His human personality had been chosen by God to become the Divine Mouthpiece and Pen. It was not of His own will that He had assumed this position of unparalleled difficulty and hardship. As Jesus said: “Father, if it be possible, let this cup pass from me,” so Bahá’u’lláh said: “Had another exponent or speaker been found, We would not have made Ourself an object of censure, derision and calumnies on the part of the people” (Tablet of Ishráqát). But the divine call was clear and imperative and He obeyed. God’s will became His will, and God’s pleasure, His pleasure; and with “radiant acquiescence” He declared:—“Verily I say: Whatever befalleth in the path of God is the beloved of the soul and the desire of the heart. Deadly poison in His path is pure honey, and every tribulation a draught of crystal water.”—Epistle to the Son of the Wolf, p. 17.
At other times, as we have mentioned, Bahá’u’lláh speaks “from the station of Deity.” In these utterances His human personality is so completely subservient that it is left out of account altogether. Through Him God addresses His creatures, proclaiming His love for them, teaching them His attributes, making known His will, announcing His laws for their guidance and pleading for their love, their allegiance and service.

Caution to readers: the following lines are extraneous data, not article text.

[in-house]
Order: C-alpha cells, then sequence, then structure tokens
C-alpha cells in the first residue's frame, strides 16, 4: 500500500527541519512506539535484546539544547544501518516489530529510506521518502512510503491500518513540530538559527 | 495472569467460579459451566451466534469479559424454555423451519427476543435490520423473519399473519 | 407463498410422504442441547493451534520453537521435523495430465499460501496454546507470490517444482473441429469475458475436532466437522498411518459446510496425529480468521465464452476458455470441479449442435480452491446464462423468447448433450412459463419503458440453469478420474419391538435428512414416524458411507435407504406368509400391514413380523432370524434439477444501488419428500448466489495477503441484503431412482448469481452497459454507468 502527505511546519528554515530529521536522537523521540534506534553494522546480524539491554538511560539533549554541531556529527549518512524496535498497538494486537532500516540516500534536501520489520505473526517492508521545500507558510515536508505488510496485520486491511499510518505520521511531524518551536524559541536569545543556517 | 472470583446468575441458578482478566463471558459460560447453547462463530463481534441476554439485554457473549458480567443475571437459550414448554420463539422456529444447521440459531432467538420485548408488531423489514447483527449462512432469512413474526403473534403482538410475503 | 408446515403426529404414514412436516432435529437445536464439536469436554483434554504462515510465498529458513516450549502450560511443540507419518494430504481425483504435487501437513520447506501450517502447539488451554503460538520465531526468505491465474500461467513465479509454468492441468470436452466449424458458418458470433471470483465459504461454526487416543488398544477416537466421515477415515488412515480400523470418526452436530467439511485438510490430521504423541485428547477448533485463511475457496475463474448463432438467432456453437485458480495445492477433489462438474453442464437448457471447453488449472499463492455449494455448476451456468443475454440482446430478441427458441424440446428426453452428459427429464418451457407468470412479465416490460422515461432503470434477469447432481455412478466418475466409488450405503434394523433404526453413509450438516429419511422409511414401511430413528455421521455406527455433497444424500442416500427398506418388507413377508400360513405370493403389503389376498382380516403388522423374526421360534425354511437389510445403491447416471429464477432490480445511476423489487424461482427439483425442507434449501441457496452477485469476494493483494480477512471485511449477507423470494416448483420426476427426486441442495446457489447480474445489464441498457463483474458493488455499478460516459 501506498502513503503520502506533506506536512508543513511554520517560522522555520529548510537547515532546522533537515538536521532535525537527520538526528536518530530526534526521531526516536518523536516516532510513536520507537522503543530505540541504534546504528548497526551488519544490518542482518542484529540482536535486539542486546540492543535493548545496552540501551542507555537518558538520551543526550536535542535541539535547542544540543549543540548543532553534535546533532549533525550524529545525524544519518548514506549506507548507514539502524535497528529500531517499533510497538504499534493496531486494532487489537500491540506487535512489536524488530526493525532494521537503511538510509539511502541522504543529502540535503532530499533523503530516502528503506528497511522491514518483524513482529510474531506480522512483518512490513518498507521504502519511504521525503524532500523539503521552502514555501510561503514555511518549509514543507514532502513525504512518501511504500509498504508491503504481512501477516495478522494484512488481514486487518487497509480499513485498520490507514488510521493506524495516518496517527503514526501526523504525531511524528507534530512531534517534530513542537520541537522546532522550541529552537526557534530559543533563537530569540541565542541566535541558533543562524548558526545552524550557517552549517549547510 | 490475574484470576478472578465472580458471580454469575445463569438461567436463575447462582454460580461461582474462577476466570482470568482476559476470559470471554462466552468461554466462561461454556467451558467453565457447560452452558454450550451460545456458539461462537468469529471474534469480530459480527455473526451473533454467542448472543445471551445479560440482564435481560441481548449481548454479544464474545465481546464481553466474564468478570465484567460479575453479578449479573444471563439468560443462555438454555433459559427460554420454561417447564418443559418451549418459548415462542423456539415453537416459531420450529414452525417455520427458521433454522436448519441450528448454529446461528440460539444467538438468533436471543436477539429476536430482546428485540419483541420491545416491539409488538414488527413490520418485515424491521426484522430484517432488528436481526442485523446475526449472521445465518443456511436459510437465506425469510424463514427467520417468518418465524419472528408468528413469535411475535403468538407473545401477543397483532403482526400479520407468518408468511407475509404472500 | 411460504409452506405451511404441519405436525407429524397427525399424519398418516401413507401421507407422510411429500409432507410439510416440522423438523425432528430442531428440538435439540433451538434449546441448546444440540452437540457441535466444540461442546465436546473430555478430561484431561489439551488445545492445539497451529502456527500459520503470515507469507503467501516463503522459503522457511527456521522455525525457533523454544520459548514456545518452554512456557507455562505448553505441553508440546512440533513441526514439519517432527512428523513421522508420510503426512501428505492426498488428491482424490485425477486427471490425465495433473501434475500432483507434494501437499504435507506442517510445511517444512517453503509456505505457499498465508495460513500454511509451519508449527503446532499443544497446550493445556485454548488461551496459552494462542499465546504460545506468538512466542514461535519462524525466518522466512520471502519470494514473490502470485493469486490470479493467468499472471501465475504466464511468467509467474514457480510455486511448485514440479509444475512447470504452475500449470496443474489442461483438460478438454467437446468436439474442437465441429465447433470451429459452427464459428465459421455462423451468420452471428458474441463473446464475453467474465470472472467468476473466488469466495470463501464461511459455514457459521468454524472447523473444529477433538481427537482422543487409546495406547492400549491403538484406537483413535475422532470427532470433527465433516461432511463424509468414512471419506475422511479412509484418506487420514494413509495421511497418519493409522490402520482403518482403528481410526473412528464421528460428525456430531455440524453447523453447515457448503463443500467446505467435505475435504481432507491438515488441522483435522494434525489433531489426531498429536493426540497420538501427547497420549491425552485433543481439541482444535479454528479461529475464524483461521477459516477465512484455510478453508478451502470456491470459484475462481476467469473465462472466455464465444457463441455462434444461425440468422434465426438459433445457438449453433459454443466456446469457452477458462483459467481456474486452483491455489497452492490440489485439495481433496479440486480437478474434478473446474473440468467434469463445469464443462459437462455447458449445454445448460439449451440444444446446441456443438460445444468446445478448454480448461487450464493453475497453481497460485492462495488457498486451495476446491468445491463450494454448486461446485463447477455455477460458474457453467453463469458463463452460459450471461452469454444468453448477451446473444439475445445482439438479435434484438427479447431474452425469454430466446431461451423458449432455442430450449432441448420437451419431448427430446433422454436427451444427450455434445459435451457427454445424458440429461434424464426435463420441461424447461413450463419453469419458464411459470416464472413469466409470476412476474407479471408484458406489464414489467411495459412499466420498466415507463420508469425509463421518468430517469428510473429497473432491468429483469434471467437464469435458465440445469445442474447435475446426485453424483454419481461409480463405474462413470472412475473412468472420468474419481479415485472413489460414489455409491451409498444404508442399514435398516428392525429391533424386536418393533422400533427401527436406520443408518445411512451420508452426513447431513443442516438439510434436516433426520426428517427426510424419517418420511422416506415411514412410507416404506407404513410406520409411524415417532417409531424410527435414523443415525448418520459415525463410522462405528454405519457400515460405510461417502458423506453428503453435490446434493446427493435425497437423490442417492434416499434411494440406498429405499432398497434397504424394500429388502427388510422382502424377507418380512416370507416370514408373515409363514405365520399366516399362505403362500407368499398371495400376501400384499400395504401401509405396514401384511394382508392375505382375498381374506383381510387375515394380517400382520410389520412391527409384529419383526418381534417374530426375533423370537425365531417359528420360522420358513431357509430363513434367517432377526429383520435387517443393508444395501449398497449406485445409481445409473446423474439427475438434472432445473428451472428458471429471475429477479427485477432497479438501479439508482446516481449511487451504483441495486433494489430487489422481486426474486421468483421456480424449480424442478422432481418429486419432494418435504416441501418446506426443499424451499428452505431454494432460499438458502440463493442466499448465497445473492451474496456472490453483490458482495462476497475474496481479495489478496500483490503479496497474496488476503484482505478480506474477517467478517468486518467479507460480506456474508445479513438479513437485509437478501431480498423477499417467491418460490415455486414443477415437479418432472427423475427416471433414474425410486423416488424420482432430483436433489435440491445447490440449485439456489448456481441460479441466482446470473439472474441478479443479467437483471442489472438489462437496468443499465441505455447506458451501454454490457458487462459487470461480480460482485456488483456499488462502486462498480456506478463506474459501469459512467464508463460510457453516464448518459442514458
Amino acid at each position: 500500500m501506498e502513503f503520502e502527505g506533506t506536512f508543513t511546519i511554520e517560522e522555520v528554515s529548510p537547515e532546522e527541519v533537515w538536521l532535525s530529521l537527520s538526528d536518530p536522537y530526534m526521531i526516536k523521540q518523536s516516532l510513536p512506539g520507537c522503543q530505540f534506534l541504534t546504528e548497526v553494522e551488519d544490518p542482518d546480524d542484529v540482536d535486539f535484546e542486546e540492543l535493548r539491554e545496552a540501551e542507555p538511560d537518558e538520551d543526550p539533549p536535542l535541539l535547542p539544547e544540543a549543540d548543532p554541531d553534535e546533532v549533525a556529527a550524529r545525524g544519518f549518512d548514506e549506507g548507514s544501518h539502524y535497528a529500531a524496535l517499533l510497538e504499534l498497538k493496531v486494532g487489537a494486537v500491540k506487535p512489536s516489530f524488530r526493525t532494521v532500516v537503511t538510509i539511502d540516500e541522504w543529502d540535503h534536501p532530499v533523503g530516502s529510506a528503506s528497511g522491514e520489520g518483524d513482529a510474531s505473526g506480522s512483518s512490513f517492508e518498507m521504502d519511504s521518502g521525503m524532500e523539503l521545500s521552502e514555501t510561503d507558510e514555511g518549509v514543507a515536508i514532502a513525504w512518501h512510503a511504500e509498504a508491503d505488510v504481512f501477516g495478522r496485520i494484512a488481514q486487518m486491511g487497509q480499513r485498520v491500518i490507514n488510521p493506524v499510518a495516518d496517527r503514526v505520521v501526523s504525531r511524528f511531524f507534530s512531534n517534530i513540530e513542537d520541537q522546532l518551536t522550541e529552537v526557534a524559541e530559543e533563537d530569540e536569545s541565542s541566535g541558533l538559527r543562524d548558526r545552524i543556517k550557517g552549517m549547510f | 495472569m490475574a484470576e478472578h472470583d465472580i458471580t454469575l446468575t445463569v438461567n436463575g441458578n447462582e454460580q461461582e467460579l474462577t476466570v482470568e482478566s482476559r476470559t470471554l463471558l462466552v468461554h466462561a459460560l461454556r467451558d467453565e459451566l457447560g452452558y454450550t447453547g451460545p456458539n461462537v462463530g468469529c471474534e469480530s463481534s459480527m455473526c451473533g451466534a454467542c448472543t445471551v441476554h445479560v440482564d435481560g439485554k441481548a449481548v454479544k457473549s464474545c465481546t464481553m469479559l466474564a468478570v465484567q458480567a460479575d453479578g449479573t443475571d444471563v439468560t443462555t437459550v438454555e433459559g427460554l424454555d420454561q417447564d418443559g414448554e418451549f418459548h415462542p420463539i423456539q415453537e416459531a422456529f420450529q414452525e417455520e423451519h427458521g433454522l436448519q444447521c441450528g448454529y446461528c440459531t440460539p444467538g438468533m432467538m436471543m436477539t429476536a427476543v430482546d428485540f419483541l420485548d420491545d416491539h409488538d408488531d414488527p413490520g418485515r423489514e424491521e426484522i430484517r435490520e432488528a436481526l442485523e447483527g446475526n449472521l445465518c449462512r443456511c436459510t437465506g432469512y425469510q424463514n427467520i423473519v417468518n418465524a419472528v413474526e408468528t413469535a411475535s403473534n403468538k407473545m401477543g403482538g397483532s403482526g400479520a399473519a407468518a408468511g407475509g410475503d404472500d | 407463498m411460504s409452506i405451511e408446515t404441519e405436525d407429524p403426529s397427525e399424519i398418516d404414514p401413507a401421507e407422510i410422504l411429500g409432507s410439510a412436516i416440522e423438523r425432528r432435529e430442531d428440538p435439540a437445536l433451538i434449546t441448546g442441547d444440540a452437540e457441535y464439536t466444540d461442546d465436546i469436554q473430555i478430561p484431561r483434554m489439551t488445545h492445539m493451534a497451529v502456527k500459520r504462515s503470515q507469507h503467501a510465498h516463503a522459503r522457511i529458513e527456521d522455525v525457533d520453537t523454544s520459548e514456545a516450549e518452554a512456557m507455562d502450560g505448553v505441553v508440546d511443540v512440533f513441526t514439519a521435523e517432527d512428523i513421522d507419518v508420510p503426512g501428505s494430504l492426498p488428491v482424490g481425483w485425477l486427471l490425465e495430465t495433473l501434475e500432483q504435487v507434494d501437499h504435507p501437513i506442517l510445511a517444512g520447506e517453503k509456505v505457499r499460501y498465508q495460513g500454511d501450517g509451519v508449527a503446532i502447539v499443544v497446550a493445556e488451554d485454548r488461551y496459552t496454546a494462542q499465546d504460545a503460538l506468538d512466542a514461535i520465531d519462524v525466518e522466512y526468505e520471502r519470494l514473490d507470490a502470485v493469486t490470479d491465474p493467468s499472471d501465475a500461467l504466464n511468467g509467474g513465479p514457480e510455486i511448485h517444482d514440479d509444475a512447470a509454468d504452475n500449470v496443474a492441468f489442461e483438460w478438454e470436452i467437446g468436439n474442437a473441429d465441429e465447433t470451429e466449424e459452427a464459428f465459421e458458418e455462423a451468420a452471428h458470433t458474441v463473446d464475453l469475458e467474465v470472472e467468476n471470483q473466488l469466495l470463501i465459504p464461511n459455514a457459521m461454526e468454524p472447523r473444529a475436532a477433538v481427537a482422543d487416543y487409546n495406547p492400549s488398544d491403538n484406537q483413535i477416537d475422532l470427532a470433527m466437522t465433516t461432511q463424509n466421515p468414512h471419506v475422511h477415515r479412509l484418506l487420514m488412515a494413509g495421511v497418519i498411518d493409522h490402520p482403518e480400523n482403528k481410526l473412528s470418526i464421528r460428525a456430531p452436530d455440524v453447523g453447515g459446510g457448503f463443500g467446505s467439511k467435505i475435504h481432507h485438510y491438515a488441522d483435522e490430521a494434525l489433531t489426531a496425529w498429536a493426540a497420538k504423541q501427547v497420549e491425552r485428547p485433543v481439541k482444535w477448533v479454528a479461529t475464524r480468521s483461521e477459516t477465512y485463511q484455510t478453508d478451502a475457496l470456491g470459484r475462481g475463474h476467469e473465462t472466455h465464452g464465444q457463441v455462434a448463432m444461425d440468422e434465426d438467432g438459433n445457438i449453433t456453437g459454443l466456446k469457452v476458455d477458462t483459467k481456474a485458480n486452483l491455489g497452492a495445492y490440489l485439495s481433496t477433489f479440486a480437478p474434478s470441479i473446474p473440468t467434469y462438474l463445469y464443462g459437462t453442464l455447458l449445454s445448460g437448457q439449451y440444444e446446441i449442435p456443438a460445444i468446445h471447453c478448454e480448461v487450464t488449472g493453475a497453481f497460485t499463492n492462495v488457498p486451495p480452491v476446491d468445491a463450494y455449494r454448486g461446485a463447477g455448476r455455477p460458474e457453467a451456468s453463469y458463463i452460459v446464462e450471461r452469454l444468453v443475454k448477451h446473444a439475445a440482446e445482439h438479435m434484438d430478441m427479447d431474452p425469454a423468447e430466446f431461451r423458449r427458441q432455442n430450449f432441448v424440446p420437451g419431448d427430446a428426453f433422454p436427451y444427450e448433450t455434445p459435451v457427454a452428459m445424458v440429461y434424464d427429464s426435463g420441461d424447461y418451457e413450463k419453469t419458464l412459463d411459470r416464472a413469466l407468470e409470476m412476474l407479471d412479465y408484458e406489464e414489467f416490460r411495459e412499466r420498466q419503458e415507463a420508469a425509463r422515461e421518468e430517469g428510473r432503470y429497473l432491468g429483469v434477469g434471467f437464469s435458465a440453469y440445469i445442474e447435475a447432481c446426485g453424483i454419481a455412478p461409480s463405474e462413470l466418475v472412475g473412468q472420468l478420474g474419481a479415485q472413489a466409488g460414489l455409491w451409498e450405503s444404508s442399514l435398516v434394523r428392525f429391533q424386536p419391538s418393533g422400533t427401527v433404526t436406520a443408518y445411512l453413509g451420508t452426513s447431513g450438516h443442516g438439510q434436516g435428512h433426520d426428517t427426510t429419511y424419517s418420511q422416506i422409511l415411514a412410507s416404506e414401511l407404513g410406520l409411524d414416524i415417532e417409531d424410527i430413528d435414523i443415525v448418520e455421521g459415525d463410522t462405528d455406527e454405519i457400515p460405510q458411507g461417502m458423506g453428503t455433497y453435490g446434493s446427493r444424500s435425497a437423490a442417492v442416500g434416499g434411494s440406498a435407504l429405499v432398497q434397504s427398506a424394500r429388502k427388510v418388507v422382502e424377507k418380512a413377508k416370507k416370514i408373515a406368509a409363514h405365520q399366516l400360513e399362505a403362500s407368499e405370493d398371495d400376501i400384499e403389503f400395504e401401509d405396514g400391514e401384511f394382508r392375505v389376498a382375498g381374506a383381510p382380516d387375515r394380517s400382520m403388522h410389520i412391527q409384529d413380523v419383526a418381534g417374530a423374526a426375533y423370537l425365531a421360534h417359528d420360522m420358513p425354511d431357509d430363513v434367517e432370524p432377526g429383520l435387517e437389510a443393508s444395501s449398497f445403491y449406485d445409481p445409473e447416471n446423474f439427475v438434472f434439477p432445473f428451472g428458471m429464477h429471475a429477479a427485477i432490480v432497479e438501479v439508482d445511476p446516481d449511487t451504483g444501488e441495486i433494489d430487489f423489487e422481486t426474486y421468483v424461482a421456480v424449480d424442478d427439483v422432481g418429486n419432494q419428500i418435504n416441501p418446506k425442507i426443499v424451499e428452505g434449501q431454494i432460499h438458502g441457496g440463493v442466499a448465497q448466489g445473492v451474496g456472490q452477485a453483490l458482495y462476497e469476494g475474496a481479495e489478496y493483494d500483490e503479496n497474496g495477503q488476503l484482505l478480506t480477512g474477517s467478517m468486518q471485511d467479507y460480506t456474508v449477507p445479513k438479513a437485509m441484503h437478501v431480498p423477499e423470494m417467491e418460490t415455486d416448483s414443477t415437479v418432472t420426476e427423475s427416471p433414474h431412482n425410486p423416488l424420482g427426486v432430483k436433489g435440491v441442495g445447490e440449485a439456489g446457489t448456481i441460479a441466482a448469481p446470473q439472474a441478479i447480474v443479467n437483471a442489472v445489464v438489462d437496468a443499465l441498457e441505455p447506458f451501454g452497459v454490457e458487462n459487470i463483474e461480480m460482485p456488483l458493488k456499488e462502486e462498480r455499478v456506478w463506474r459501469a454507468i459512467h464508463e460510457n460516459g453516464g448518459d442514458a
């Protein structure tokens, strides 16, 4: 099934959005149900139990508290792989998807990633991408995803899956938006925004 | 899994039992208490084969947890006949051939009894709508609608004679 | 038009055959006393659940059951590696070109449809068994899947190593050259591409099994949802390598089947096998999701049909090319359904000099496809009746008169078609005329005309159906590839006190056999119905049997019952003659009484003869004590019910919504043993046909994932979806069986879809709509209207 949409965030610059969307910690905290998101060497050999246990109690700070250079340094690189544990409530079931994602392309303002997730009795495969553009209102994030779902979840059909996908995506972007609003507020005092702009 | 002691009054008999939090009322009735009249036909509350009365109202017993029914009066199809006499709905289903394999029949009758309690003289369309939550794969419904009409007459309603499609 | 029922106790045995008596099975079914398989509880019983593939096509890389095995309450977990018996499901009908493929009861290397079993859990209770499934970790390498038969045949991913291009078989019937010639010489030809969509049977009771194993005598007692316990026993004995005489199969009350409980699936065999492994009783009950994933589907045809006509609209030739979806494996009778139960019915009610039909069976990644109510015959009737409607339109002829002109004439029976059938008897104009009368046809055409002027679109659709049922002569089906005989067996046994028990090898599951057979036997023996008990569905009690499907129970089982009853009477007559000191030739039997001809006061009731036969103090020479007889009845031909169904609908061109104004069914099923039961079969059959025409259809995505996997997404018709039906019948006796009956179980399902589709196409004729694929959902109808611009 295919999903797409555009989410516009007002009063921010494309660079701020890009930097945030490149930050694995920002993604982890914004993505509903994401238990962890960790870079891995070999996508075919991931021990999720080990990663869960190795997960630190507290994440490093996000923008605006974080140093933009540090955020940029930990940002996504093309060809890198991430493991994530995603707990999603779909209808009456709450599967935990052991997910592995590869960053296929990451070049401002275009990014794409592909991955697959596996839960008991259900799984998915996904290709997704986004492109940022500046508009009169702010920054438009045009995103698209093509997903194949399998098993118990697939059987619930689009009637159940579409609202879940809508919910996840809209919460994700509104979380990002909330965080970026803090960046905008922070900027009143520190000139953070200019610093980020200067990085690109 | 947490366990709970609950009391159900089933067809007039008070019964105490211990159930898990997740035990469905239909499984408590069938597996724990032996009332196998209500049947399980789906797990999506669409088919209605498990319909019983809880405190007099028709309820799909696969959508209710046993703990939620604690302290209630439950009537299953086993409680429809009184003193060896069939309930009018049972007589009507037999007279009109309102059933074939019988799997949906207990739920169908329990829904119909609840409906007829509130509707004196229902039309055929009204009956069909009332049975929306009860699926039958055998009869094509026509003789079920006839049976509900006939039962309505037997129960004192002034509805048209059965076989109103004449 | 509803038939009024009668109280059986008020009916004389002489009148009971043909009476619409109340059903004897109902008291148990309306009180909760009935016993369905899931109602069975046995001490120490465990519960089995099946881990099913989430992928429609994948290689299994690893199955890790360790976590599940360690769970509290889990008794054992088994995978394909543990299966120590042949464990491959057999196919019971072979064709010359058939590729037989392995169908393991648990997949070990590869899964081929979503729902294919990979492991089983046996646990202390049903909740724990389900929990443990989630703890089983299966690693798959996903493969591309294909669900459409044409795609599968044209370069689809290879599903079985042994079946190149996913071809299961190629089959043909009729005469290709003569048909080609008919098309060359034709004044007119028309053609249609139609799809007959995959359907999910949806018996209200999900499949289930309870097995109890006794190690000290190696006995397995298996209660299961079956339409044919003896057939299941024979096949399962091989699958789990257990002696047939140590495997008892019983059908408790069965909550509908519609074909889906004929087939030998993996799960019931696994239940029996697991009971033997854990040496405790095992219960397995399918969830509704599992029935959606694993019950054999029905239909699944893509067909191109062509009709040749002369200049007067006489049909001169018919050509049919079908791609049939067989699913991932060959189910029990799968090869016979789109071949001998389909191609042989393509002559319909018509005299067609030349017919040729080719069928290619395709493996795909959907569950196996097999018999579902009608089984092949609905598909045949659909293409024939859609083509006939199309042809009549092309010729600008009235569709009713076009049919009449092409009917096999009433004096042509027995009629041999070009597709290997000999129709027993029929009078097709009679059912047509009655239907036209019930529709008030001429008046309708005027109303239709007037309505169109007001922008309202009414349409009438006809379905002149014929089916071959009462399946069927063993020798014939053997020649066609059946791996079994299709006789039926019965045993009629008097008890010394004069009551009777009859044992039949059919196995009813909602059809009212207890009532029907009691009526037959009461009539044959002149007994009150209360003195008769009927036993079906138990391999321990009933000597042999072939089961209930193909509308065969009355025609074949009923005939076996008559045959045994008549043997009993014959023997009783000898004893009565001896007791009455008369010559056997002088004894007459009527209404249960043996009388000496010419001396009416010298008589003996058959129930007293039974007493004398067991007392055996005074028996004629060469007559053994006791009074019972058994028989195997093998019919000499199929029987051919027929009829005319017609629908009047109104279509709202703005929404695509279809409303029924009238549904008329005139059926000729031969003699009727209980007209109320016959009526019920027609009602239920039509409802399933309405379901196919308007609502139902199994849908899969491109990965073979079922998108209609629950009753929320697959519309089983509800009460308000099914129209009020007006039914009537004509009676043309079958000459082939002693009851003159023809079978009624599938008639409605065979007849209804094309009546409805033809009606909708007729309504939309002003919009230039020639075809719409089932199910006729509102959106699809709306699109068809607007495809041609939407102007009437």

In the Writings of Bahá’u’lláh, the utterance frequently changes from one of these forms to another. Sometimes it is 46 evidently the man who is discoursing, then without a break the writing continues as if God were speaking in the first person. Even when speaking as a man, however, Bahá’u’lláh speaks as God’s messenger, as a living example of entire devotion to God’s will. His whole life is actuated by the Holy Spirit. Hence no hard and fast line can be drawn between the human and divine elements in His life or teachings. God tells Him:—
Say: “Naught is seen in my temple but the Temple of God, and in my beauty but His Beauty, and in my being but His Being, and in myself but Himself, and in my movement but His Movement, and in my acquiescence but His Acquiescence, and in my pen but His Pen, the Precious, the Extolled.”
Say: “There hath not been in my soul but the Truth, and in myself naught could be seen but God.”—Súratu’l-Haykal.